One in five elementary school children missed a month of more of the 2007-2008 school year, a chronic absenteeism rate that is clustered in the lowest-achieving schools and districts in New York City.  The goal of the collaboration is to increase student achievement in the targeted schools by significantly increasing attendance rates, particularly in the early grades.

Under the proposal, the schools selected for the program would be eligible for federal Title 1 funds, have a chronic absenteeism rate for more than 30 percent, and would be in the bottom third of all city schools in terms of math and reading performance.  Three schools would be selected for the first year of the program, and six more would begin in the program’s second year.  Total funding would amount to $30 million from USDOE Investing in Innovation (i3) grants.

Harlem Children’s Zone is a non-profit organization that has created a comprehensive network of education, social-service and community-building programs within 97 blocks in Central Harlem. HCZ works to break the cycle of generational poverty by supporting children from birth through college and working to strengthen the families and communities around those children.

The Children’s Aid Society is an independent, not-for-profit organization established to serve the children of New York City.  Founded in 1853, it is one of the nation’s largest and most innovative non-sectarian agencies, serving New York’s neediest children in community schools, neighborhood centers, health clinics and camps.

Founded in 1857, Good Shepherd Services is a leading youth development and family service agency that serves over 23,000 program participants a year.  It provides comprehensive, integrated community- and school-based preventive and intervention programs which focus on positive family and youth development, including foster care and foster care prevention programs.

The agencies taking part will form a local advisory council whose membership will also include the Coalition for Educational Justice and the Center for NYC Affairs at the New School.

Final proposals must be submitted to the federal authorities on May 11; the collaboration’s goal is to start the program this fall.

first steps

Superintendent León secures leadership team, navigates evolving relationship with board

PHOTO: Patrick Wall
Superintendent Roger León at Tuesday's school board meeting.

As Newark’s new superintendent prepares for the coming academic year, the school board approved the final members of his leadership team Tuesday and began piecing together a roadmap to guide his work.

The board confirmed three assistant superintendents chosen by Superintendent Roger León: Jose Fuentes, the principal of First Avenue School in the North Ward; Sandra Rodriguez, a Hoboken principal who previously oversaw Newark Public Schools’ early childhood office; and Mario Santos, principal of East Side High School in the East Ward. They join three other assistant superintendents León selected for his team, along with a deputy superintendent, chief of staff, and several other officials.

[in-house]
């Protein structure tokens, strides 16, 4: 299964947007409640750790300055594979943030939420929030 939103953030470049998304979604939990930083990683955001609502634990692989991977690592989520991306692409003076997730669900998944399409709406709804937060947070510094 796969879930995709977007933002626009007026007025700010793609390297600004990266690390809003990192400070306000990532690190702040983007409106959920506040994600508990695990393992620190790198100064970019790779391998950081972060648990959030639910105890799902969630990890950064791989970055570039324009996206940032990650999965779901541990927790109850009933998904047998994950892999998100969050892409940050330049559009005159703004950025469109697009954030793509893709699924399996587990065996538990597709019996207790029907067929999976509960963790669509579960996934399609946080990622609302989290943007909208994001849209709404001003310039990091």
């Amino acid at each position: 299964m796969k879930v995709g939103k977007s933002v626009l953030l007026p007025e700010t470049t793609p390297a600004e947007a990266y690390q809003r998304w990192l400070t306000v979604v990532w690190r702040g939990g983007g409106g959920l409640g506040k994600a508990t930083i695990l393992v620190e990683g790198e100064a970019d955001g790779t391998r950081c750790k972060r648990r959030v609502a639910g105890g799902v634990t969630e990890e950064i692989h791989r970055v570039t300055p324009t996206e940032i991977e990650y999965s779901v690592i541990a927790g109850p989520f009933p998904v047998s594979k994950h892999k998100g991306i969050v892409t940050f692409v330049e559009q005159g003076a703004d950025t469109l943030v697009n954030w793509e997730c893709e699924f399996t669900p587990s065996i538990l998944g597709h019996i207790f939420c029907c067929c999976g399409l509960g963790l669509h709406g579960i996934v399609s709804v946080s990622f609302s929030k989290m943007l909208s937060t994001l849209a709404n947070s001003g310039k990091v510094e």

The three assistant superintendents confirmed Tuesday had first come before the board in June, but at that time none of them secured enough votes to be approved. During last month’s meeting, the board assented to several of León’s leadership picks and to his decision to remove many people from the district’s central office, but it also blocked him from ousting several people.

This week, Board Chair Josephine Garcia declined to comment on the board’s reversal, and León did not respond to a request for comment.

What is clear is that the board and León are still navigating their relationship.

In February, the board regained local control of the district 22 years after the state seized control of the district due to poor performance and mismanagement. The return to local control put the board back in charge of setting district policy and hiring the superintendent, who previously answered only to the state. Still, the superintendent, not the board, is responsible for overseeing the district’s day-to-day operations.

During a board discussion Tuesday, Garcia hinted at that delicate balance of power.

“Now that we’re board members, we want to make sure that, of course, yes, we’re going to have input and implementation,” but that they don’t overstep their authority, she said.

Under state rules, the board is expected to develop district goals and policies, which the superintendent is responsible for acting on. But León — a former principal who spent the past decade serving as an assistant superintendent — has his own vision for the district, which he hopes to convince the board to support, he said in a recent interview on NJTV.

“It’s my responsibility as the new superintendent of schools to compel them to assist the district moving in the direction that I see as appropriate,” he said.

Another matter still being ironed out by the board and superintendent is communication.

León did not notify the full board before moving to force out 31 district officials and administrators, which upset some members. And he told charter school leaders in a closed-door meeting that he plans to keep intact the single enrollment system for district and charter schools — a controversial policy the board is still reviewing.